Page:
The message in my blog post: When one writer cuts corners in quality in order to rush to publish his book, he doesn’t hurt just himself, he hurts all self-published authors.

Yes, I released three books and an anthology in twelve months last year. I am at a new high in my career as an author. The reviews and sales on my books have been stupendous. I am thrilled every day to check my sales and author ranking on Amazon, where I am regularly listed in the top one-hundred of police procedural & cozy mysteries.

My previous post was not to tell authors to refrain from striving for the same goal, which is how some authors took it; nor am I being judgmental by saying that there are a lot of bad self-published books out there. That assessment is from reviewers and bloggers, not me.

Multi-book years can be done—but I do beg other self-published authors to please, for the sake of all independent authors, do it right. Here are some pointers to keep in mind:

Get an editorial review done. This is extremely important. An editorial review provides feedback on your storyline, plot, and those elements that reviewers and readers are most likely to comment on: One-dimensional characters, loose ends in your plot, lack of research, bad ending.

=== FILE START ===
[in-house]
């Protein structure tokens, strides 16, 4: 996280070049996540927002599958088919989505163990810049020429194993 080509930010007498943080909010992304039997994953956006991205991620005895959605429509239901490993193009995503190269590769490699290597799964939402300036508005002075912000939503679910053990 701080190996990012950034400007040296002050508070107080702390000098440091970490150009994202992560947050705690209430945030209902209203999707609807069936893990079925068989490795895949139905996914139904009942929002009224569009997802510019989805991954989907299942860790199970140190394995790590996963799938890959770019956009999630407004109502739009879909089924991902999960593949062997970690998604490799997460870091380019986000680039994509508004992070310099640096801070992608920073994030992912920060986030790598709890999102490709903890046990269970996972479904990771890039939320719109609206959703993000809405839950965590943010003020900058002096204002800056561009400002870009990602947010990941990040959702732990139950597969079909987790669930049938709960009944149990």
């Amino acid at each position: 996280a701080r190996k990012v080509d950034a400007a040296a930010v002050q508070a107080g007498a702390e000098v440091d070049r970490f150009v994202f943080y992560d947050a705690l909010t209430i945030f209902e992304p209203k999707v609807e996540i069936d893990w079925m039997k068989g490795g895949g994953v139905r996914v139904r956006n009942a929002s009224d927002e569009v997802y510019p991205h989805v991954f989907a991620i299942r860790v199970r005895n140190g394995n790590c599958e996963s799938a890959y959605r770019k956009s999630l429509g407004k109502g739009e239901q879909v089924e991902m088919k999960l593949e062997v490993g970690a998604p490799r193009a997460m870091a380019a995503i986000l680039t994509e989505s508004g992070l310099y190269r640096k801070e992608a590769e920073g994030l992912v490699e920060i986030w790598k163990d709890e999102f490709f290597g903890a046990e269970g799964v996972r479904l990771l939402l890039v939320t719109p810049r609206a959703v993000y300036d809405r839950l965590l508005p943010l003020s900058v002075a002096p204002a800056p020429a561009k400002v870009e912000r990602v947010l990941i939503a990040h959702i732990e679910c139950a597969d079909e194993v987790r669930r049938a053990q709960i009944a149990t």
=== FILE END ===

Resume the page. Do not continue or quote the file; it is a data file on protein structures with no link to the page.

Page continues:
Have this done by someone who knows the genre, reads books, and is not afraid to hurt your feelings. Don’t take your book to your grandmother who would never hurt your feelings. These reviewers are called perfect readers. Most published and successful authors have them. My publishing company Acorn Book Services provides editorial reviews for a fee, but if you know someone who meets this criterion, maybe someone in your writers’ group, then you can have it done for free. Author Cindy McDonald is my perfect reader.

Get a good editor. Getting a good editor is like looking for a good hair stylist. They are hard to find and when you find one that you can work with, don’t let them go. Every editor is different. Some are light editors who don’t make a lot of changes. Others are heavy-handed and make a ton of changes.

Proofread, proofread, and proofread!  For all the work that you put into your masterpiece, nothing can ruin the whole project more than typos that you would have caught if you had simply proofed it. It looks sloppy. You cannot proofread enough. (As a publisher, I say you can. There does come a point where I have to tell every author, “Let it go!”) As a self-published writer, I implore you, proof your book at every stage. Proof it in hardcopy at least twice. Proof it after it has been formatted. Stuff happens during formatting. If your book is in print, sit down with a pen, put yourself in the mind of the reader, and read through it.

Proofing Tip: If you have a friend who is willing, ask them to proof your book in the final stage. At this point, you will have seen and read through it so many times that you will be unable to see mistakes. A fresh pair of eyes at this point will prove invaluable.